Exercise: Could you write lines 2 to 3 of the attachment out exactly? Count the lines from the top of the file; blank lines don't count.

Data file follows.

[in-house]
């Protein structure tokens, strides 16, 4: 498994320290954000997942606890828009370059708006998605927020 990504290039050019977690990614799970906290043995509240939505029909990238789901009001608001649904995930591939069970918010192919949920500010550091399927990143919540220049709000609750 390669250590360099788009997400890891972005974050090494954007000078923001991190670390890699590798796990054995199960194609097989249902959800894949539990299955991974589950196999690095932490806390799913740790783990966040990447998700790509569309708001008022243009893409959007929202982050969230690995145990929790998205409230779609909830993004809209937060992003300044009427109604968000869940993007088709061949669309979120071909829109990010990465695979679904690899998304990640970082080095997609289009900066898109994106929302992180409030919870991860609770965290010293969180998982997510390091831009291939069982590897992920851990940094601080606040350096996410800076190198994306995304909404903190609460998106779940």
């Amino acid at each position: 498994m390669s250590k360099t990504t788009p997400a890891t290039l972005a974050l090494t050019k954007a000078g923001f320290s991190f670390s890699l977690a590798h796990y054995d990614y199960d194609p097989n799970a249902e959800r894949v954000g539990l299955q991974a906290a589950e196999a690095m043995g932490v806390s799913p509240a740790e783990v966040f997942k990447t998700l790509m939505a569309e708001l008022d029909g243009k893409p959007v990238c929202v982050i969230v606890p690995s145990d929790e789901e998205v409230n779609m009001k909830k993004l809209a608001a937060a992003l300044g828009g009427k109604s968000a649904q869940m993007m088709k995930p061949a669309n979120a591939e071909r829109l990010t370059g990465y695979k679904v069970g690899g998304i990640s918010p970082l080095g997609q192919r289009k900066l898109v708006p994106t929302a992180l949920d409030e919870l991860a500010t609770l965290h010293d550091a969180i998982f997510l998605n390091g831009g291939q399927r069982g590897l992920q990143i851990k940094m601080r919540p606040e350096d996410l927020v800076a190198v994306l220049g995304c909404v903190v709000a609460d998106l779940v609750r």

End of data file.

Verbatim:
């Protein structure tokens, strides 16, 4: 498994320290954000997942606890828009370059708006998605927020 990504290039050019977690990614799970906290043995509240939505029909990238789901009001608001649904995930591939069970918010192919949920500010550091399927990143919540220049709000609750 390669250590360099788009997400890891972005974050090494954007000078923001991190670390890699590798796990054995199960194609097989249902959800894949539990299955991974589950196999690095932490806390799913740790783990966040990447998700790509569309708001008022243009893409959007929202982050969230690995145990929790998205409230779609909830993004809209937060992003300044009427109604968000869940993007088709061949669309979120071909829109990010990465695979679904690899998304990640970082080095997609289009900066898109994106929302992180409030919870991860609770965290010293969180998982997510390091831009291939069982590897992920851990940094601080606040350096996410800076190198994306995304909404903190609460998106779940």
């Amino acid at each position: 498994m390669s250590k360099t990504t788009p997400a890891t290039l972005a974050l090494t050019k954007a000078g923001f320290s991190f670390s890699l977690a590798h796990y054995d990614y199960d194609p097989n799970a249902e959800r894949v954000g539990l299955q991974a906290a589950e196999a690095m043995g932490v806390s799913p509240a740790e783990v966040f997942k990447t998700l790509m939505a569309e708001l008022d029909g243009k893409p959007v990238c929202v982050i969230v606890p690995s145990d929790e789901e998205v409230n779609m009001k909830k993004l809209a608001a937060a992003l300044g828009g009427k109604s968000a649904q869940m993007m088709k995930p061949a669309n979120a591939e071909r829109l990010t370059g990465y695979k679904v069970g690899g998304i990640s918010p970082l080095g997609q192919r289009k900066l898109v708006p994106t929302a992180l949920d409030e919870l991860a500010t609770l965290h010293d550091a969180i998982f997510l998605n390091g831009g291939q399927r069982g590897l992920q990143i851990k940094m601080r919540p606040e350096d996410l927020v800076a190198v994306l220049g995304c909404v903190v709000a609460d998106l779940v609750r």